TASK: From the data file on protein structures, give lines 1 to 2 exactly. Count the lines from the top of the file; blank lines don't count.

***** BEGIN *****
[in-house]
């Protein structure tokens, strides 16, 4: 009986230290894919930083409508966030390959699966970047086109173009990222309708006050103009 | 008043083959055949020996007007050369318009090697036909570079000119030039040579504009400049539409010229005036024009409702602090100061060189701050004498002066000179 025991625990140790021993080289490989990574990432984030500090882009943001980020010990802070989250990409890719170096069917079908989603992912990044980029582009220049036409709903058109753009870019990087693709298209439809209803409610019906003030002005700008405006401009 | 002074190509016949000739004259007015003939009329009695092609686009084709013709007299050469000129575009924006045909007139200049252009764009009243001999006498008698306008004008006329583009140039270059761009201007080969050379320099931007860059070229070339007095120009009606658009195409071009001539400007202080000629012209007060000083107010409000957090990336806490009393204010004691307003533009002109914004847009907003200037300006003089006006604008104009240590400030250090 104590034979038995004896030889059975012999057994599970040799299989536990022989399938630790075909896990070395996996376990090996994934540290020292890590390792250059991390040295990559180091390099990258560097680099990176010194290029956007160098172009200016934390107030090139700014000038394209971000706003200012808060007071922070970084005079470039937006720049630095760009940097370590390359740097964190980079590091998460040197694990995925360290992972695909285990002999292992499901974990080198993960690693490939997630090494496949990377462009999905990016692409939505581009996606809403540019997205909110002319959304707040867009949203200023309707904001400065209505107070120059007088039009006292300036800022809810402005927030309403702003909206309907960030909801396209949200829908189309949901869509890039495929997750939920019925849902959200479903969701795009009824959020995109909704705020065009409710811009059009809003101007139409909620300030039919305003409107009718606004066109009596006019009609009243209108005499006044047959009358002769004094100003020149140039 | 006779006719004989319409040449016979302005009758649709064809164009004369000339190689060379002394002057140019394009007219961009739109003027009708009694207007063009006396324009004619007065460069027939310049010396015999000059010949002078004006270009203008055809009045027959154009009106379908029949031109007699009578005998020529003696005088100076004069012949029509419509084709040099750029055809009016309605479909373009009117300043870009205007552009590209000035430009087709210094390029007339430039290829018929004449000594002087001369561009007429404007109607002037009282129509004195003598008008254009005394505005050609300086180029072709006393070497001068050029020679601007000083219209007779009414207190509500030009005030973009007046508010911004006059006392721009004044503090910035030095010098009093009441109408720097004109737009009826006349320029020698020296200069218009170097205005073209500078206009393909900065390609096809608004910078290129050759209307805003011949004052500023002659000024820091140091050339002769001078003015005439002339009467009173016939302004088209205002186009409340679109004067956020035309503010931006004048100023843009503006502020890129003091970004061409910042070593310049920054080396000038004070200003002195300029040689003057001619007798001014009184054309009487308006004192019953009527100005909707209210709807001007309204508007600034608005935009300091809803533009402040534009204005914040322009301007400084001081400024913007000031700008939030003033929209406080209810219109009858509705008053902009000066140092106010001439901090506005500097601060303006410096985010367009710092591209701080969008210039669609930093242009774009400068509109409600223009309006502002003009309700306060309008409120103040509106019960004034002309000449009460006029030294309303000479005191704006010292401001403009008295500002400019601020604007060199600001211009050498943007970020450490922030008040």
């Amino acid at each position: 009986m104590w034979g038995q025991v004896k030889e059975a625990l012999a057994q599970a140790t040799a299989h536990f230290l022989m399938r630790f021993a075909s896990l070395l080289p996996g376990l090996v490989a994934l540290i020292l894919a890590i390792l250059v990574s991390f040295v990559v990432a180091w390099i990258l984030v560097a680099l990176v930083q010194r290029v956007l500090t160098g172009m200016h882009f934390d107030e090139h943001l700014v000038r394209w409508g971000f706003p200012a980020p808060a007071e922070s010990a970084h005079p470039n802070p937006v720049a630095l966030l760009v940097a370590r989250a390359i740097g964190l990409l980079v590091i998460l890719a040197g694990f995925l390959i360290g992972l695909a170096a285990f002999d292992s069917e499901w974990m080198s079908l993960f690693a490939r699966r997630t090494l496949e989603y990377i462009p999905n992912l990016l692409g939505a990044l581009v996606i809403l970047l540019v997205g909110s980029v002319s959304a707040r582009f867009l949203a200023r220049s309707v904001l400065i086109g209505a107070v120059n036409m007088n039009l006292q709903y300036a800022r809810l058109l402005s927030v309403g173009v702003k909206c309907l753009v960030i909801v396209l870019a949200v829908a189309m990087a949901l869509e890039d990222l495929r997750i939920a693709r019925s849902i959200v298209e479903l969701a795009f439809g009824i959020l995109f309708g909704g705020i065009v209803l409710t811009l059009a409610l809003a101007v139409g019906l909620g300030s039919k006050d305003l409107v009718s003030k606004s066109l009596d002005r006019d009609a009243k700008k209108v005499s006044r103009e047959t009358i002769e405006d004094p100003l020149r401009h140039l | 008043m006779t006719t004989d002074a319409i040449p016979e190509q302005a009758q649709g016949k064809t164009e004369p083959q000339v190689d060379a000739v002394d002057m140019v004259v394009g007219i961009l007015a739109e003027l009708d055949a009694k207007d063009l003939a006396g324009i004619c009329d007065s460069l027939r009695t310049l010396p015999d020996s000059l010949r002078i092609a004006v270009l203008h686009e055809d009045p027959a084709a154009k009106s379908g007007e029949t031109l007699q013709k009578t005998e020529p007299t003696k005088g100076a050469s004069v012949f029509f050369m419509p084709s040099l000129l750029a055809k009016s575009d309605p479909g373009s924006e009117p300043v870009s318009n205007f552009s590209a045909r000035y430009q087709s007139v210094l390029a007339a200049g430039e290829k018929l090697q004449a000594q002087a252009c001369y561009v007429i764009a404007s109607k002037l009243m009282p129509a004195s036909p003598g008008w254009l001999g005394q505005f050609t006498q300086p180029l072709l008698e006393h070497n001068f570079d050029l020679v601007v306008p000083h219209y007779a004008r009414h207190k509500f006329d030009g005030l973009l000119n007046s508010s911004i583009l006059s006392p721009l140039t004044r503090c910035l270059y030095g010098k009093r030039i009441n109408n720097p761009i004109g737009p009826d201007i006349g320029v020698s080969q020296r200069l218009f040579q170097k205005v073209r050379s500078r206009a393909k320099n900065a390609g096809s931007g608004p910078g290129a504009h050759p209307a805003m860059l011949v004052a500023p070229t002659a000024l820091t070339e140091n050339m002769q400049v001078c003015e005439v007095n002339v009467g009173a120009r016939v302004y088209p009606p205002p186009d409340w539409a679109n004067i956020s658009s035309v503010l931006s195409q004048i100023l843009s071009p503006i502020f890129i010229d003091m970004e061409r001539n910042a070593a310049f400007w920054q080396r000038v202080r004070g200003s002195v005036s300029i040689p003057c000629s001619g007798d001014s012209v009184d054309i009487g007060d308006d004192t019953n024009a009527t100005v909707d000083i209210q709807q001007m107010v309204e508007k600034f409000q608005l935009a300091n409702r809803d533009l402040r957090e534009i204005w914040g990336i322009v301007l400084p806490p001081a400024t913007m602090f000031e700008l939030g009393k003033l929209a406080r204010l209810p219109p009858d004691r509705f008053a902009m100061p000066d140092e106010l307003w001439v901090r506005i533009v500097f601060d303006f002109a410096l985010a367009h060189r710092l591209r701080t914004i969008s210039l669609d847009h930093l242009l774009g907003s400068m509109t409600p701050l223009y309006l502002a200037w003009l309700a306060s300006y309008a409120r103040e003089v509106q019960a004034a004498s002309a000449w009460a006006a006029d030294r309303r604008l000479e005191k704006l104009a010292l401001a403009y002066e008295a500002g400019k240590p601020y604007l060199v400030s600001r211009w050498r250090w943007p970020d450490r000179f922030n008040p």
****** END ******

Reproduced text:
[in-house]
């Protein structure tokens, strides 16, 4: 009986230290894919930083409508966030390959699966970047086109173009990222309708006050103009 | 008043083959055949020996007007050369318009090697036909570079000119030039040579504009400049539409010229005036024009409702602090100061060189701050004498002066000179 025991625990140790021993080289490989990574990432984030500090882009943001980020010990802070989250990409890719170096069917079908989603992912990044980029582009220049036409709903058109753009870019990087693709298209439809209803409610019906003030002005700008405006401009 | 002074190509016949000739004259007015003939009329009695092609686009084709013709007299050469000129575009924006045909007139200049252009764009009243001999006498008698306008004008006329583009140039270059761009201007080969050379320099931007860059070229070339007095120009009606658009195409071009001539400007202080000629012209007060000083107010409000957090990336806490009393204010004691307003533009002109914004847009907003200037300006003089006006604008104009240590400030250090 104590034979038995004896030889059975012999057994599970040799299989536990022989399938630790075909896990070395996996376990090996994934540290020292890590390792250059991390040295990559180091390099990258560097680099990176010194290029956007160098172009200016934390107030090139700014000038394209971000706003200012808060007071922070970084005079470039937006720049630095760009940097370590390359740097964190980079590091998460040197694990995925360290992972695909285990002999292992499901974990080198993960690693490939997630090494496949990377462009999905990016692409939505581009996606809403540019997205909110002319959304707040867009949203200023309707904001400065209505107070120059007088039009006292300036800022809810402005927030309403702003909206309907960030909801396209949200829908189309949901869509890039495929997750939920019925849902959200479903969701795009009824959020995109909704705020065009409710811009059009809003101007139409909620300030039919305003409107009718606004066109009596006019009609009243209108005499006044047959009358002769004094100003020149140039 | 006779006719004989319409040449016979302005009758649709064809164009004369000339190689060379002394002057140019394009007219961009739109003027009708009694207007063009006396324009004619007065460069027939310049010396015999000059010949002078004006270009203008055809009045027959154009009106379908029949031109007699009578005998020529003696005088100076004069012949029509419509084709040099750029055809009016309605479909373009009117300043870009205007552009590209000035430009087709210094390029007339430039290829018929004449000594002087001369561009007429404007109607002037009282129509004195003598008008254009005394505005050609300086180029072709006393070497001068050029020679601007000083219209007779009414207190509500030009005030973009007046508010911004006059006392721009004044503090910035030095010098009093009441109408720097004109737009009826006349320029020698020296200069218009170097205005073209500078206009393909900065390609096809608004910078290129050759209307805003011949004052500023002659000024820091140091050339002769001078003015005439002339009467009173016939302004088209205002186009409340679109004067956020035309503010931006004048100023843009503006502020890129003091970004061409910042070593310049920054080396000038004070200003002195300029040689003057001619007798001014009184054309009487308006004192019953009527100005909707209210709807001007309204508007600034608005935009300091809803533009402040534009204005914040322009301007400084001081400024913007000031700008939030003033929209406080209810219109009858509705008053902009000066140092106010001439901090506005500097601060303006410096985010367009710092591209701080969008210039669609930093242009774009400068509109409600223009309006502002003009309700306060309008409120103040509106019960004034002309000449009460006029030294309303000479005191704006010292401001403009008295500002400019601020604007060199600001211009050498943007970020450490922030008040």